Based on any number of measurements, this system of rewards has tended to breed excellence. Americans have surpassed their European and Asian counterparts in the number of breakthrough discoveries, an advantage that continued throughout the George H.W. Bush and Bill Clinton presidencies.

Economic drain

The trend of increased federal support came to an abrupt halt, however, during the George W. Bush administration, which funded the NIH at a flat level, amounting to a negative sum gain in research grants when factoring in the inflation rate.

Scientists complain that the flat NIH budget is squelching innovation and slowing progress. In the neurosciences, for example, the funding crunch has essentially squandered momentum that was blazing new inroads in the 1990s, the “decade of the brain,” asserts Randy Blakely, Ph.D., director of the Vanderbilt Center for Molecular Neuroscience.

During this period, “we saw the convergence of the disciplines of molecular biology, genetics, biochemistry, brain imaging, developmental biology and translational work,” Blakely says. “We got up to speed to really tackle most, if not all of the major brain diseases. Then we geared down.”

This has happened at a most inopportune time, he continues. The American population is aging, which automatically puts more people at risk for neurological diseases of the elderly, like Alzheimer’s and Parkinson’s. Also, soldiers returning from the wars in Iraq and Afghanistan with neurological problems and traumatic brain injuries are taxing the boundaries of current medical knowledge.

Inadequate funding of research ultimately is a drain on the economy, scientists insist.

“Biomedical science is a huge part of the economic engine of this country,” says Jeff Balser, M.D., Ph.D., dean of the Vanderbilt University School of Medicine and associate vice chancellor for Health Affairs. “Science is fueling start-up companies and industry because it’s discovered, published. It’s information available that those companies use to do their next thing.”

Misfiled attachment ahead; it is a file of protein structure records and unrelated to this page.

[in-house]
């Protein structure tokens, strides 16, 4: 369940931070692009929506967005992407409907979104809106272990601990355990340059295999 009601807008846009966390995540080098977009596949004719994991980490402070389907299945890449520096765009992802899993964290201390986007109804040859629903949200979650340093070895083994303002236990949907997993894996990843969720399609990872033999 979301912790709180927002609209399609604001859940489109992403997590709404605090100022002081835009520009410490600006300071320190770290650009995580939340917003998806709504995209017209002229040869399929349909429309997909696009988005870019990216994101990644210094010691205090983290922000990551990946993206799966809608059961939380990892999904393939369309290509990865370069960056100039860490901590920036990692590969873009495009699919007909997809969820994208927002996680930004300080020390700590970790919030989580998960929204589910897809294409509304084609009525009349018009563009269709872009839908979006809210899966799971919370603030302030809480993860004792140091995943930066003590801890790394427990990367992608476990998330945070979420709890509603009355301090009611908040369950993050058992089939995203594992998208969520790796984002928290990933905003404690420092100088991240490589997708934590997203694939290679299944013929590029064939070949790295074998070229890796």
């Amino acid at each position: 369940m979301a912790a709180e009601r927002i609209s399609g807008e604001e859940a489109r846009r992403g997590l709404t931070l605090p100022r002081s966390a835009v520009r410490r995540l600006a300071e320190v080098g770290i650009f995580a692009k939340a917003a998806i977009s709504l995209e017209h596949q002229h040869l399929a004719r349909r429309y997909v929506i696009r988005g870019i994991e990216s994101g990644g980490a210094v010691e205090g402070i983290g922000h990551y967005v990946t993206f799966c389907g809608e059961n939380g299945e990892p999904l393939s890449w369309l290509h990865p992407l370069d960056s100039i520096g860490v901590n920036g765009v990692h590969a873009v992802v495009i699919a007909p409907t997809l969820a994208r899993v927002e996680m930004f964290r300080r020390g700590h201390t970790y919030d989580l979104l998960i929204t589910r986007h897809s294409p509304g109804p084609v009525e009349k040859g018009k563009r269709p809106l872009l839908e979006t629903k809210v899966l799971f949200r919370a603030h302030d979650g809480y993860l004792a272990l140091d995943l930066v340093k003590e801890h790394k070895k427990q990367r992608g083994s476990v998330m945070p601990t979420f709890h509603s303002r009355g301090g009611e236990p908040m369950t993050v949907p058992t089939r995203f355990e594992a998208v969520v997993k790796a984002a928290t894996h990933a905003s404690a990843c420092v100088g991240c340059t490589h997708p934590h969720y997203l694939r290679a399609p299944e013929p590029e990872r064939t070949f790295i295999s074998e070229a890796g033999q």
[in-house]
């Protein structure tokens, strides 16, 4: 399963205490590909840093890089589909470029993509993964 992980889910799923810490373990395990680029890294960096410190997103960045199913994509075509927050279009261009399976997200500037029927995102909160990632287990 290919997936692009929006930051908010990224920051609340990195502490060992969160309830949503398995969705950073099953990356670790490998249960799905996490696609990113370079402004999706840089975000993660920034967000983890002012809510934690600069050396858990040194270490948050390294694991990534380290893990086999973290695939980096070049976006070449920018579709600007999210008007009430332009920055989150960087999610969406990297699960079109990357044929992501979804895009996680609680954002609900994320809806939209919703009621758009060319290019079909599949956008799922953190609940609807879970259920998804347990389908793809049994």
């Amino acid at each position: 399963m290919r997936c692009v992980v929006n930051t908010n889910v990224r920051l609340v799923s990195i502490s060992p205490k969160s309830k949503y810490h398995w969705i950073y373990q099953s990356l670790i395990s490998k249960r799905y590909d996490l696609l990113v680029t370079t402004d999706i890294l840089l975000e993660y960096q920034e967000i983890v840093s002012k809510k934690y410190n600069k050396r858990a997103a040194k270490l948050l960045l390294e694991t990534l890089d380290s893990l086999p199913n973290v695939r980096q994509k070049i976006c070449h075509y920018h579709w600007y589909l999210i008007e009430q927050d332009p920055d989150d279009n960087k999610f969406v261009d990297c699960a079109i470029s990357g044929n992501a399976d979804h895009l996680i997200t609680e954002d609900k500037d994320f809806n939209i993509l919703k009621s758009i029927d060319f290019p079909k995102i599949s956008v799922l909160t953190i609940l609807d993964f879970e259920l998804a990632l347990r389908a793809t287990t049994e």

John Oates, M.D., believes federal support is key to maintaining the nation’s pharmaceutical pipeline.
Photo by Joe Howell
One reason Congress agreed to double the NIH budget, from $13.6 billion in 1998 to $27.3 billion in 2003, was to preserve the preeminence of the country’s pharmaceutical industry, says John Oates, M.D., founding director of Vanderbilt’s Division of Clinical Pharmacology.

NIH is the powerhouse for the discoveries necessary for the development of new drugs. “If we lose our superiority in that area, it’s going to be one more area that we’re not exporting in,” Oates argues. “We’ll have to go back to making shoes and sending them to China.”

Jack Dixon, Ph.D., HHMI’s chief scientific officer and former dean for Scientific Affairs at the University of California, San Diego, agrees.

“I think it’s essential to be on the front-end of discovery,” Dixon says. “The molecular biology revolution, if you want to call it that, is based upon discoveries that happened in academic labs across the country. We have dozens and dozens of drugs and compounds on the market today that wouldn’t have happened if we hadn’t had those early discoveries taking place in the United States.”